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Compromised Microcirculation in Women With Polycystic Ovary Syndrome

This study has been completed.
National Heart, Lung, and Blood Institute (NHLBI)
Information provided by (Responsible Party):
Yale University Identifier:
First received: September 22, 2008
Last updated: July 1, 2016
Last verified: July 2016
The scientific aims of the study are to determine how peripheral microcirculatory responsiveness is altered in obese women with Polycystic Ovary Syndrome (PCOS) during local heating and to determine the mechanism for testosterone effects on peripheral microcirculatory responsiveness in women with PCOS.

Condition Intervention Phase
Polycystic Ovary Syndrome
Drug: ganirelix acetate
Drug: methyl testosterone
Early Phase 1

Study Type: Interventional
Study Design: Allocation: Non-Randomized
Intervention Model: Parallel Assignment
Masking: Open Label
Primary Purpose: Basic Science
Official Title: Compromised Microcirculation in Women With Polycystic Ovary Syndrome

Resource links provided by NLM:

Further study details as provided by Yale University:

Primary Outcome Measures:
  • Skin blood flow and cutaneous vascular conductance [ Time Frame: 6 non consecutive days ]

Enrollment: 28
Study Start Date: February 2008
Study Completion Date: December 2012
Primary Completion Date: April 2012 (Final data collection date for primary outcome measure)
Arms Assigned Interventions
Experimental: 1
GNRH antagonist alone
Drug: ganirelix acetate
GnRH antagonist, subcutaneous injection, 0.25 mg/day for 21 days
Other Name: Antagon
Experimental: 2
GnRH with Testosterone
Drug: methyl testosterone
testosterone, oral administration, day 5 of GnRH administration, 2.5 mg/day

Detailed Description:
In these studies, we propose to use the skin as a relatively non-invasive model to examine cardiovascular and endothelial function in obese women with and without PCOS. Data have indicated an important role for testosterone in influencing the peripheral microcirculation. While testosterone can lead to vasodilation in the peripheral microcirculation in both men and in women without PCOS, testosterone appears to induce vasoconstriction in women with PCOS. The differential response between women with and without PCOS, and between men and women may be the result of differential ET-1 actions in the vessel, and regulated by the receptor subtype is involved in these actions.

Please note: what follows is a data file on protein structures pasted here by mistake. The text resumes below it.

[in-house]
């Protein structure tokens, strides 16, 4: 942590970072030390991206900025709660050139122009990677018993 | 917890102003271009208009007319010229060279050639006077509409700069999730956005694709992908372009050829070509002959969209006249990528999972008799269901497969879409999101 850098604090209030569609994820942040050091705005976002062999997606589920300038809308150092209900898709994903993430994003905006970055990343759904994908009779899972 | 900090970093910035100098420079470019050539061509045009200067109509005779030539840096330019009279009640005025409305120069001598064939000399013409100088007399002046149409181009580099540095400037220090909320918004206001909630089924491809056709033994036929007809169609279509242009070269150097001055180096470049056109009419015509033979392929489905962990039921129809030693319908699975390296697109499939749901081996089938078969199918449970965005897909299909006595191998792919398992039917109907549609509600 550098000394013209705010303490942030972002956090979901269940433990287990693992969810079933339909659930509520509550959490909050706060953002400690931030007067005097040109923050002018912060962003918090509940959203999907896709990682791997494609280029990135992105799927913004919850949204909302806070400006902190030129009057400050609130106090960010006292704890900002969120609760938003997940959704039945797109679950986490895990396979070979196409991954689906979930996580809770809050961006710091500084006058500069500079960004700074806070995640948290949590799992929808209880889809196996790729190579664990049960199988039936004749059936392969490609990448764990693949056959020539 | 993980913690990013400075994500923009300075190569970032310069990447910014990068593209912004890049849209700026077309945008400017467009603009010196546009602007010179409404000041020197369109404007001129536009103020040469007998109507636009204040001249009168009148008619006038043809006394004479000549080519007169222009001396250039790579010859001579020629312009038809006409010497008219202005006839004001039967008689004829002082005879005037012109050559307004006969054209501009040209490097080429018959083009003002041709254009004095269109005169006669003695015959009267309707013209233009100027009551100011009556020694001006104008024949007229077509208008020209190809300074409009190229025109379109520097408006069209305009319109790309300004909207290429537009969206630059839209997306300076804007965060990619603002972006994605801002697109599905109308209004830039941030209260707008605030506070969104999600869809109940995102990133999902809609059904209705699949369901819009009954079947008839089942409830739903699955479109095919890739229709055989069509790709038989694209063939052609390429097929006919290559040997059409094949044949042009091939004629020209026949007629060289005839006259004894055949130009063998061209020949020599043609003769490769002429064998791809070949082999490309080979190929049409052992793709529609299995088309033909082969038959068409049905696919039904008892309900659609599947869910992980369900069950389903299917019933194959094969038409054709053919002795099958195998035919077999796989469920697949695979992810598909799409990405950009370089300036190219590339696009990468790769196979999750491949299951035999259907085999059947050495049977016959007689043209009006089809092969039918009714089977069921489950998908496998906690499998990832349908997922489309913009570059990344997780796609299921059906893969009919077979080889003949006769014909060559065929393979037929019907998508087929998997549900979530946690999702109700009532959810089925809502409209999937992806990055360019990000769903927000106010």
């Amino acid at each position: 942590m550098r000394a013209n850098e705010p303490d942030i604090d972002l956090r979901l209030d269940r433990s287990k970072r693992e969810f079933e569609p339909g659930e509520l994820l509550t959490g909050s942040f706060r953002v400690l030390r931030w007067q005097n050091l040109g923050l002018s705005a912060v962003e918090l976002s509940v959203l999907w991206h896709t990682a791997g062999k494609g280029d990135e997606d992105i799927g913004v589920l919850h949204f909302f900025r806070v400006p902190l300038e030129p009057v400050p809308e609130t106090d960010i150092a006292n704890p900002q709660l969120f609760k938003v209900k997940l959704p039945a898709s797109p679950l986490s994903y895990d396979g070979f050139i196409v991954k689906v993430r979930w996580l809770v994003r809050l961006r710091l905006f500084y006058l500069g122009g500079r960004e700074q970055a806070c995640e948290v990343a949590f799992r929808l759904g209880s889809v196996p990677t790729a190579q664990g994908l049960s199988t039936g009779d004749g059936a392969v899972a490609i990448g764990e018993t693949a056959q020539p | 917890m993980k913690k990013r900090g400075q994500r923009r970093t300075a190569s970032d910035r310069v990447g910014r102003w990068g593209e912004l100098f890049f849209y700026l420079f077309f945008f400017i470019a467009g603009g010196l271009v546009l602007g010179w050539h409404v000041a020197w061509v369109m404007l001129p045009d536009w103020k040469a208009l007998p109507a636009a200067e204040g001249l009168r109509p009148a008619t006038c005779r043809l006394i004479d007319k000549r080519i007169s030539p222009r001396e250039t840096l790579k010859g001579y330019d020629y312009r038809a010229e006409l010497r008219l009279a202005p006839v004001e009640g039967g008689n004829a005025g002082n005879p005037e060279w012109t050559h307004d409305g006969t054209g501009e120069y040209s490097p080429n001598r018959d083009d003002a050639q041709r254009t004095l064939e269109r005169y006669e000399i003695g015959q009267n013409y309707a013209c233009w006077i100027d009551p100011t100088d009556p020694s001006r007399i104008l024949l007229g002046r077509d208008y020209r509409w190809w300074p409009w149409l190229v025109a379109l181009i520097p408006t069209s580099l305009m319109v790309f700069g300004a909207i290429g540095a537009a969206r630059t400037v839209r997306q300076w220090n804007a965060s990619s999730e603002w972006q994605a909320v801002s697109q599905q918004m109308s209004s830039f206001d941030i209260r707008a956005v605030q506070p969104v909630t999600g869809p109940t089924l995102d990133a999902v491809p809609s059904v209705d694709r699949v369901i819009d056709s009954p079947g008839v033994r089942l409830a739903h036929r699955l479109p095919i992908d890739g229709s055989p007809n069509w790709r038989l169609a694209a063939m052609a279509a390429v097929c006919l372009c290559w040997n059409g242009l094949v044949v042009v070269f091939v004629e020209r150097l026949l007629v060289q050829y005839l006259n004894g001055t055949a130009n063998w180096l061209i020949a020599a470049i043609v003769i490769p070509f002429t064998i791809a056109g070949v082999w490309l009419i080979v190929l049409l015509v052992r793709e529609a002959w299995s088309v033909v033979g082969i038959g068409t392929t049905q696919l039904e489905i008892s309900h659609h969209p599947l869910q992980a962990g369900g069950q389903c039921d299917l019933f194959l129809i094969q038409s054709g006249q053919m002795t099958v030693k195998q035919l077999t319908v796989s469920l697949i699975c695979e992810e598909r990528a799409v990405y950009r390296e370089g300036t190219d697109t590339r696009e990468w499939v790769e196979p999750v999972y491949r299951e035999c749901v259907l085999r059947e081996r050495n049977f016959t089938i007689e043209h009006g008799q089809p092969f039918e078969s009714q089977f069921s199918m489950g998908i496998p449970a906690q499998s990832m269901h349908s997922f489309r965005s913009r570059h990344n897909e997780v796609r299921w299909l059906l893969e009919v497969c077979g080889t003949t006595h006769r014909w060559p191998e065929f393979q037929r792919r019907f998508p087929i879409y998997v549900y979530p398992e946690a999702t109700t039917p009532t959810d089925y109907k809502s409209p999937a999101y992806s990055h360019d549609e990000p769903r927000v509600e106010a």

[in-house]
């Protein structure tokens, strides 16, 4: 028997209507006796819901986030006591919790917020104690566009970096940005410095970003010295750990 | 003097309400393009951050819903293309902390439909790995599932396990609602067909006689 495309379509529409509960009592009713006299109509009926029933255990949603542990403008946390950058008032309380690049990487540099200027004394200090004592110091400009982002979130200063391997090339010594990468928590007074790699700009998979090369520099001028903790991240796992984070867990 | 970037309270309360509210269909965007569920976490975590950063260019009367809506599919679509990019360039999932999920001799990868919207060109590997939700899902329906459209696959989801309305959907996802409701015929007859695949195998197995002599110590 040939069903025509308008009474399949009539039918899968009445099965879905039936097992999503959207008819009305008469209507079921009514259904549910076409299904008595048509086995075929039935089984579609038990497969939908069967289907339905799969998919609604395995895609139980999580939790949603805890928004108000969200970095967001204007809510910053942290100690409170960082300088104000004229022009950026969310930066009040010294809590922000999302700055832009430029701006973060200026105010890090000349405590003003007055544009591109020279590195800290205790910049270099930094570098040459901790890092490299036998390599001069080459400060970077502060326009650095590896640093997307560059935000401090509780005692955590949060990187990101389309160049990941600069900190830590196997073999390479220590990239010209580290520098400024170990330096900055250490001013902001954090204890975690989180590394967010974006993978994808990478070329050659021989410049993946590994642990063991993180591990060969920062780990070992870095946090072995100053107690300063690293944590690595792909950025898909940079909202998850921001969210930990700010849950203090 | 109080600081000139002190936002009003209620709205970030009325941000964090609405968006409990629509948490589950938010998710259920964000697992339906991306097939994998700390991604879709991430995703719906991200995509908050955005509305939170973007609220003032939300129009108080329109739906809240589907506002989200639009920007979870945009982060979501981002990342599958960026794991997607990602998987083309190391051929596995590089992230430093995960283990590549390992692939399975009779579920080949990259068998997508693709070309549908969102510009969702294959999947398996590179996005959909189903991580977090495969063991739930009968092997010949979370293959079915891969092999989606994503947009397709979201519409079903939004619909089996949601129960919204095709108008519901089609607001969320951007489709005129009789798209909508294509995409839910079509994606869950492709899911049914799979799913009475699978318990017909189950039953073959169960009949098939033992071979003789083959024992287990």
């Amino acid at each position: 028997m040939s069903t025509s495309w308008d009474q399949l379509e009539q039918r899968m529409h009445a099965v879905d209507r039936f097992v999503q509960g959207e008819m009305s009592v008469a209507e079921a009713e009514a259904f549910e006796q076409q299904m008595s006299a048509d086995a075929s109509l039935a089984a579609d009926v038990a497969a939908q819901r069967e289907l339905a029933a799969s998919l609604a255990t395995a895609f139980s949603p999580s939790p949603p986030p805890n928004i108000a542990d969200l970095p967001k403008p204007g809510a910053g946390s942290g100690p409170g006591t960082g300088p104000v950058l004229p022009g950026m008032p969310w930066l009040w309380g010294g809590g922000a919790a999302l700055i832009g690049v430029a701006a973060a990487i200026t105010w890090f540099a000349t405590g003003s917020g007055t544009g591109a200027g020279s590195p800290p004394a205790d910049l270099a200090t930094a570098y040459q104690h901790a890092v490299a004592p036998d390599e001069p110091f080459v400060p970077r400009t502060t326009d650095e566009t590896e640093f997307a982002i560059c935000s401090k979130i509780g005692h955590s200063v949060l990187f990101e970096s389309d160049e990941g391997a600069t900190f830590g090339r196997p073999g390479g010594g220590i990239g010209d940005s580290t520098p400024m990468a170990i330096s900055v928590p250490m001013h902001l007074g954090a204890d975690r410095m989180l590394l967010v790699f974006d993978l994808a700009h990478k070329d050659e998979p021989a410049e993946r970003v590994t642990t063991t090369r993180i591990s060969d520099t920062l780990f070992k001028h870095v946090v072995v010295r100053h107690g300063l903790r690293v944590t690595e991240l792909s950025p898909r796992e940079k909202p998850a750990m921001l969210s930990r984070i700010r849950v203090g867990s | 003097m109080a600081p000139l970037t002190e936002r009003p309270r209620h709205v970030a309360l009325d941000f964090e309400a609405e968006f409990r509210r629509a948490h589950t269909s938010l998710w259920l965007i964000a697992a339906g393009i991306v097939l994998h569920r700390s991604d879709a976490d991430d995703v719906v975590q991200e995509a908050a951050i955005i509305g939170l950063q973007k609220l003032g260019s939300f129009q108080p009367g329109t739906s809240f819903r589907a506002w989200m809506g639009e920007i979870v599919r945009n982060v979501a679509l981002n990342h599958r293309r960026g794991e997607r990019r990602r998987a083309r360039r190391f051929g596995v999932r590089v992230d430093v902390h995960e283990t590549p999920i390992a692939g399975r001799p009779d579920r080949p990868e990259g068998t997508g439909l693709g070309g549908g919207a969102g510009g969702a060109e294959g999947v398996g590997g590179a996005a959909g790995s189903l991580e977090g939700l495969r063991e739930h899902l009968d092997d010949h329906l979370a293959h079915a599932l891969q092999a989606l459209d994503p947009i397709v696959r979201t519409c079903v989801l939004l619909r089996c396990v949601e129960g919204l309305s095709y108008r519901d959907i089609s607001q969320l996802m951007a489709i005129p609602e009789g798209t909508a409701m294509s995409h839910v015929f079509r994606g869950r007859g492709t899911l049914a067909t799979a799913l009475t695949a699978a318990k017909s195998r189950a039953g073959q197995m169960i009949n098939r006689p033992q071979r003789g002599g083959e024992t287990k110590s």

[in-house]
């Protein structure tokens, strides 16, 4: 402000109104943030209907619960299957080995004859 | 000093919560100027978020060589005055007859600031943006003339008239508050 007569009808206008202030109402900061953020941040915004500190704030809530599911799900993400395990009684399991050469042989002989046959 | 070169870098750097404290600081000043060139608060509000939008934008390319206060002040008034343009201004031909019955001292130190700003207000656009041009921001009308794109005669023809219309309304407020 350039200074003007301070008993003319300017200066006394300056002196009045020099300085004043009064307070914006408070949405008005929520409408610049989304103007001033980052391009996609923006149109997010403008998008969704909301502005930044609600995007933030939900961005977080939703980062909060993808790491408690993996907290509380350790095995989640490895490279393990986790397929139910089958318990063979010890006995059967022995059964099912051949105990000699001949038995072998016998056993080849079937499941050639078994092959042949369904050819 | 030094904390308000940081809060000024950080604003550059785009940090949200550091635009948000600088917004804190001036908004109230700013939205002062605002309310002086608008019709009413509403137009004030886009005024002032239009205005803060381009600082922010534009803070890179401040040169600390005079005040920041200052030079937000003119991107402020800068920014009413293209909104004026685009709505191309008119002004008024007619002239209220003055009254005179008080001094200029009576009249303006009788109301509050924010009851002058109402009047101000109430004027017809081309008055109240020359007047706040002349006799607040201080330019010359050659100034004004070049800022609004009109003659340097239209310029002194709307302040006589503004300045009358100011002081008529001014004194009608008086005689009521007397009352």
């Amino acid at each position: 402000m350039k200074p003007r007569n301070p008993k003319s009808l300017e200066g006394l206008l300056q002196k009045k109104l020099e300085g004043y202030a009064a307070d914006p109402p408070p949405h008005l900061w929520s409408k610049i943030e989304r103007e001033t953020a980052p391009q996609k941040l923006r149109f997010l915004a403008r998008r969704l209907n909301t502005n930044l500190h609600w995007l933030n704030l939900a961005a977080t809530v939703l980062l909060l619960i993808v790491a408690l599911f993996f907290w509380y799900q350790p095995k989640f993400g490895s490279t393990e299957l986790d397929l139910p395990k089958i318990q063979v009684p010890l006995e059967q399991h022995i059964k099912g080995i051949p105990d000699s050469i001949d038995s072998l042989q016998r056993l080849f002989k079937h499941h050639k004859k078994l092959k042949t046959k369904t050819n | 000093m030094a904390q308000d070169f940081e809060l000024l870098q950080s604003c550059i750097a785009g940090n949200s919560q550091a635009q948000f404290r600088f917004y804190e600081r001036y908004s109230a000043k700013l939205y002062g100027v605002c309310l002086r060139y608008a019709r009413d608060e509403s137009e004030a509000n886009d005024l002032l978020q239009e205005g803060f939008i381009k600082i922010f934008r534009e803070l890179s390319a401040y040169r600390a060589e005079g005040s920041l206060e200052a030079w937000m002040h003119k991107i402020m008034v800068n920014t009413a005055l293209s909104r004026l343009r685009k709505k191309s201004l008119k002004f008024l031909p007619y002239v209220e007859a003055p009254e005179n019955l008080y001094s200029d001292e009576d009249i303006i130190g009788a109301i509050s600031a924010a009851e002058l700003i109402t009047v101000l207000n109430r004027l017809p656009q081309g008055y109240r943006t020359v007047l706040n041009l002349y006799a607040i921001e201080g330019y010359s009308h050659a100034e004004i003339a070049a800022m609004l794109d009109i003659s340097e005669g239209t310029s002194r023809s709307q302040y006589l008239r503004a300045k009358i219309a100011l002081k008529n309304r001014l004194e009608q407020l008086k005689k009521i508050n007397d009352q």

Ages Eligible for Study:   18 Years to 35 Years   (Adult)
Sexes Eligible for Study:   Female
Accepts Healthy Volunteers:   Yes

Inclusion Criteria:

  • Obese women (18-35) years with and without PCOS

Exclusion Criteria:

  • Conditions that would preclude safe use of hormones
  Contacts and Locations
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Please refer to this study by its identifier: NCT00757185

United States, Connecticut
John B. Pierce Laboratory
New Haven, Connecticut, United States, 06520
Sponsors and Collaborators
Yale University
National Heart, Lung, and Blood Institute (NHLBI)
Principal Investigator: Nina Stachenfeld, PhD John B. Pierce Laboratory
  More Information

Responsible Party: Yale University Identifier: NCT00757185     History of Changes
Other Study ID Numbers: 0801003437
R21HL093450 ( US NIH Grant/Contract Award Number )
Study First Received: September 22, 2008
Last Updated: July 1, 2016

Keywords provided by Yale University:
skin blood flow

Additional relevant MeSH terms:
Polycystic Ovary Syndrome
Pathologic Processes
Ovarian Cysts
Ovarian Diseases
Adnexal Diseases
Genital Diseases, Female
Gonadal Disorders
Endocrine System Diseases
Testosterone enanthate
Testosterone undecanoate
Testosterone 17 beta-cypionate
Hormone Antagonists
Hormones, Hormone Substitutes, and Hormone Antagonists
Physiological Effects of Drugs
Antineoplastic Agents, Hormonal
Antineoplastic Agents
Anabolic Agents processed this record on April 24, 2017